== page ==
The Navy is conducting formal Judge Advocate General Manual (JAGMAN) and safety investigations to address lessons learned, and corrective actions to preclude recurrence. These investigations are still on-going and initial reports of their conclusions and recommendations are expected in the next two weeks.
Preliminary findings indicate the fire started in a vacuum cleaner used to clean worksites at end of shift, and stored in an unoccupied space. Specific details as to the cause and subsequent damage assessment are still being evaluated as part of on-going investigations and will be released at a later date.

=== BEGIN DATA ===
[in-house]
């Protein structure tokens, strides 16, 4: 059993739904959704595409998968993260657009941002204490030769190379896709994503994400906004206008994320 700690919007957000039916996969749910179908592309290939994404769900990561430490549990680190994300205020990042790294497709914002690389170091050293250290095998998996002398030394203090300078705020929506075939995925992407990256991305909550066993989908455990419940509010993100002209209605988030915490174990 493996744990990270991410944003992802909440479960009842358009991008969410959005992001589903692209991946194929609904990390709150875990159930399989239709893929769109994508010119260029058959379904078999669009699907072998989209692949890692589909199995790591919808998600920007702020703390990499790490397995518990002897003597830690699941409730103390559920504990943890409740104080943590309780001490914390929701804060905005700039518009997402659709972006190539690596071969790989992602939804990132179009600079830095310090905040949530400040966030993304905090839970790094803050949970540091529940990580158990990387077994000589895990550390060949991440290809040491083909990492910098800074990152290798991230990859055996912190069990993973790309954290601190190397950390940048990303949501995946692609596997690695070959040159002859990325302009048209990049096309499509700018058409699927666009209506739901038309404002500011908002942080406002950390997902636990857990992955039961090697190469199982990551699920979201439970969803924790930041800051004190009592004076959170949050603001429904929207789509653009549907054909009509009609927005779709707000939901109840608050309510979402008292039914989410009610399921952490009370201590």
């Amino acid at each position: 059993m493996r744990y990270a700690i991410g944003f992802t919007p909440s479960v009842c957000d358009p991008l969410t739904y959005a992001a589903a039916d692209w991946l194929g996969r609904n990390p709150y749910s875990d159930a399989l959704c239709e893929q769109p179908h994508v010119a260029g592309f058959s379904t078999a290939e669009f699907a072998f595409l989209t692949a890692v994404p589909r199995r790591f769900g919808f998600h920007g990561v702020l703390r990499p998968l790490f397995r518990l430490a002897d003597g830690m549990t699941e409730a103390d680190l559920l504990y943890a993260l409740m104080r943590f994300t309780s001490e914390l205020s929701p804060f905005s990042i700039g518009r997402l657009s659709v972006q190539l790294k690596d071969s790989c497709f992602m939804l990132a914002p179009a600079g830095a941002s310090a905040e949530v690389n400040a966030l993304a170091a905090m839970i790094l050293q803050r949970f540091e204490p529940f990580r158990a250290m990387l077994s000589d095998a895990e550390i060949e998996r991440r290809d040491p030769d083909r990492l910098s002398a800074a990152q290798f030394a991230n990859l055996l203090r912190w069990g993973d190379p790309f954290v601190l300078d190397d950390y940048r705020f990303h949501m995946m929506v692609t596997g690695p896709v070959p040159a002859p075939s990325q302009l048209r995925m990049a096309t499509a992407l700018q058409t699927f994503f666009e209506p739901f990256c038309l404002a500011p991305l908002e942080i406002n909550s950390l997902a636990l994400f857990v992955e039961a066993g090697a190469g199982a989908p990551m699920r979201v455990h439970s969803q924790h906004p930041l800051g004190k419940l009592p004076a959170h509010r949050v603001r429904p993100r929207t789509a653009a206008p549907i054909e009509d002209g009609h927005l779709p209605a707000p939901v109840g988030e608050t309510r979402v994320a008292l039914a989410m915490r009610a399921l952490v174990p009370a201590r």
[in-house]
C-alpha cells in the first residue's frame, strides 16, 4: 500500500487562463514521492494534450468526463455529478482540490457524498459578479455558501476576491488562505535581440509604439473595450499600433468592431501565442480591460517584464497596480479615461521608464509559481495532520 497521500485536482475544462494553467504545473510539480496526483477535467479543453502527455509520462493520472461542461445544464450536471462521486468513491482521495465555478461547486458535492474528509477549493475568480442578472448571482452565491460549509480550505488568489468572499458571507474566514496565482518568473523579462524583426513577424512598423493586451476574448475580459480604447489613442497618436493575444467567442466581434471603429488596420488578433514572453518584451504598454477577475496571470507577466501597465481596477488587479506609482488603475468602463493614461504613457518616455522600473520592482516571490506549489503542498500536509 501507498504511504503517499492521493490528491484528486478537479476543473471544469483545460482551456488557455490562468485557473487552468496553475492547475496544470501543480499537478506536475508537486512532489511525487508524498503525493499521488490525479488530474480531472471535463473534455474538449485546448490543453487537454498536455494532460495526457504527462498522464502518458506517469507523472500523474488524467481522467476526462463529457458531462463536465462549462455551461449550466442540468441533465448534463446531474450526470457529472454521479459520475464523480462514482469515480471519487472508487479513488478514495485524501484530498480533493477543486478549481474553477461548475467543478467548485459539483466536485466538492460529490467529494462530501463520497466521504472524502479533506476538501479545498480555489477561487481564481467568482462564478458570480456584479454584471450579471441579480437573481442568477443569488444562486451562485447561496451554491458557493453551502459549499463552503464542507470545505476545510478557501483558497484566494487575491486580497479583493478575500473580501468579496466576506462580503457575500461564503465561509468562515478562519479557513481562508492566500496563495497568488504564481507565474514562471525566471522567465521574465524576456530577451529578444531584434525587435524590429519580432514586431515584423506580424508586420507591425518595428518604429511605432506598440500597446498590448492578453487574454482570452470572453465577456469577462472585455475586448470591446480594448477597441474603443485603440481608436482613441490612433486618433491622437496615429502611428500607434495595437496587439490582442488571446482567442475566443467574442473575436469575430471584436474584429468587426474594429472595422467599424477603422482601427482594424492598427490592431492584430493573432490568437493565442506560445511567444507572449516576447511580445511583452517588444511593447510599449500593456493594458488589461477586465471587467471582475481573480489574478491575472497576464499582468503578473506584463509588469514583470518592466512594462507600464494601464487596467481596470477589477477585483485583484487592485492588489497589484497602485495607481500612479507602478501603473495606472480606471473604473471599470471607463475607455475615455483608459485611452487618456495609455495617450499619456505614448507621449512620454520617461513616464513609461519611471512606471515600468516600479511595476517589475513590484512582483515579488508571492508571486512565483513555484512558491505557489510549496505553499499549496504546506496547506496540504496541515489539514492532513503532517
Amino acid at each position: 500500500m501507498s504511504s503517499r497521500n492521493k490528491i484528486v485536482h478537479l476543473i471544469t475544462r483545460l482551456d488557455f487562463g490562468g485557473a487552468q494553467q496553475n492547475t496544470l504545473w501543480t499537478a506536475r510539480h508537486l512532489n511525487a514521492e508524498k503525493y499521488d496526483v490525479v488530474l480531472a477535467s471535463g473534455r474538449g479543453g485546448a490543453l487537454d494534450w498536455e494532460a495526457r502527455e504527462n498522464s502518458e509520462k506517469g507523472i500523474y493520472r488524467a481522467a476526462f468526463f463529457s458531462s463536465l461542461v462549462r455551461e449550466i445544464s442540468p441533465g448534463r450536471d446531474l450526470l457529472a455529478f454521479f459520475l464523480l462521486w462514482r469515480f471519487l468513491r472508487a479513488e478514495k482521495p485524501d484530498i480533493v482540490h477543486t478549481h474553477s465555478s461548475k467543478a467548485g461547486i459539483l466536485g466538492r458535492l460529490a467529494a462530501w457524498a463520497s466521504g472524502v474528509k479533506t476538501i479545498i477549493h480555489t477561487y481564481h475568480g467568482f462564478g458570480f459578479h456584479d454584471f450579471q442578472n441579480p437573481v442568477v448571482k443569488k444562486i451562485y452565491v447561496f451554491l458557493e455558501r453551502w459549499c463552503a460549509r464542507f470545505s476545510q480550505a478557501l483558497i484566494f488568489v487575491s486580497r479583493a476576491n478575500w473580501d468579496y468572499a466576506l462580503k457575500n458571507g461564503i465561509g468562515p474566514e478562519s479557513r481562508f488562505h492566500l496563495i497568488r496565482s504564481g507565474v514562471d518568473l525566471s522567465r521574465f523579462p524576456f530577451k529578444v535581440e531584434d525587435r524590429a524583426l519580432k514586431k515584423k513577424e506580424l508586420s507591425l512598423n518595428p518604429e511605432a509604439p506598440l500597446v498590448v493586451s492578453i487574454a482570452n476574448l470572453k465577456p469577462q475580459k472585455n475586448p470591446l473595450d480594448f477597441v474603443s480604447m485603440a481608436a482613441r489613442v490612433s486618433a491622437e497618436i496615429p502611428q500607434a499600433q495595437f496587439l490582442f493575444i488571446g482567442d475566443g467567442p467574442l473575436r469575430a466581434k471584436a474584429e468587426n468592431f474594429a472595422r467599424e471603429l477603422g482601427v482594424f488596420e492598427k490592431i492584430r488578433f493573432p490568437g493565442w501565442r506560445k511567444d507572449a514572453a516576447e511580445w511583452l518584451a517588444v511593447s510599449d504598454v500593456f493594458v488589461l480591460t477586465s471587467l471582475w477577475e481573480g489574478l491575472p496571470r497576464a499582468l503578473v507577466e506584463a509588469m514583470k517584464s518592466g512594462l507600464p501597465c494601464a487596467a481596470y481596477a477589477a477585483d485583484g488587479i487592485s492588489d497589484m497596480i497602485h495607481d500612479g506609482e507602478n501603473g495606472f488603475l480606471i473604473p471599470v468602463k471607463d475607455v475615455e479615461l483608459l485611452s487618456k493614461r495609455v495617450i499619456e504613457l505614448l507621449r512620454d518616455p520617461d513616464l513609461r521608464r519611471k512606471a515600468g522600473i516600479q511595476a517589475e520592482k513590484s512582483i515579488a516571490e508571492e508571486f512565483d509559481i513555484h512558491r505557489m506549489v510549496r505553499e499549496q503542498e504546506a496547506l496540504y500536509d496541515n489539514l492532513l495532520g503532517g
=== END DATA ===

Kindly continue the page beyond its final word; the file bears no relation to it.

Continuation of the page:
Last week, the shipyard's workforce was authorized to return to work in the forward compartment to begin cleanup and support damage assessment as well as to continue work in other areas throughout the ship. Since that time, the first phase of the clean-up process, which included dewatering the ship and installation of temporary services (i.e. lighting, staging, etc.), has been completed. For the next phase, detailed cleaning, the Navy is pursuing contracted cleaning services which are expected to be awarded later this week.
The Navy has developed an initial rough repair cost estimate of $400 million, plus approximately 10 percent for the secondary effects (such as disruption to other planned work across all Naval Shipyards, and the potential need to contract work to the private sector). This estimate was developed so that funding can be identified to support the repairs, which would be accomplished at Portsmouth Naval Shipyard. This estimate will be refined as more data is gathered and testing completed.